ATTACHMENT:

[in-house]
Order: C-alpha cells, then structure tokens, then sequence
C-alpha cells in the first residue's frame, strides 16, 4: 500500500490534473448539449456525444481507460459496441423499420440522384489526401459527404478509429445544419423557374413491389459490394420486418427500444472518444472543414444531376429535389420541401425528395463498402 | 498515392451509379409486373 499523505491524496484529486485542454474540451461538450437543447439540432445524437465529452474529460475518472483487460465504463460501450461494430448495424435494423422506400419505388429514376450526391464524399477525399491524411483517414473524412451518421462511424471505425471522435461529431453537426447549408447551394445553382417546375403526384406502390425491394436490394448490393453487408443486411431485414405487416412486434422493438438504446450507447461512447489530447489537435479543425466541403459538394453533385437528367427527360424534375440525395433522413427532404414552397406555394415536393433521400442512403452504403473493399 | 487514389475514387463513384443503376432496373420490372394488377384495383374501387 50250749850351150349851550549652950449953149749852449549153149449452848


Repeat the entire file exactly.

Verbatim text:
[in-house]
Order: C-alpha cells, then structure tokens, then sequence
C-alpha cells in the first residue's frame, strides 16, 4: 500500500490534473448539449456525444481507460459496441423499420440522384489526401459527404478509429445544419423557374413491389459490394420486418427500444472518444472543414444531376429535389420541401425528395463498402 | 498515392451509379409486373 499523505491524496484529486485542454474540451461538450437543447439540432445524437465529452474529460475518472483487460465504463460501450461494430448495424435494423422506400419505388429514376450526391464524399477525399491524411483517414473524412451518421462511424471505425471522435461529431453537426447549408447551394445553382417546375403526384406502390425491394436490394448490393453487408443486411431485414405487416412486434422493438438504446450507447461512447489530447489537435479543425466541403459538394453533385437528367427527360424534375440525395433522413427532404414552397406555394415536393433521400442512403452504403473493399 | 487514389475514387463513384443503376432496373420490372394488377384495383374501387 50250749850351150349851550549652950449953149749852449549153149449452848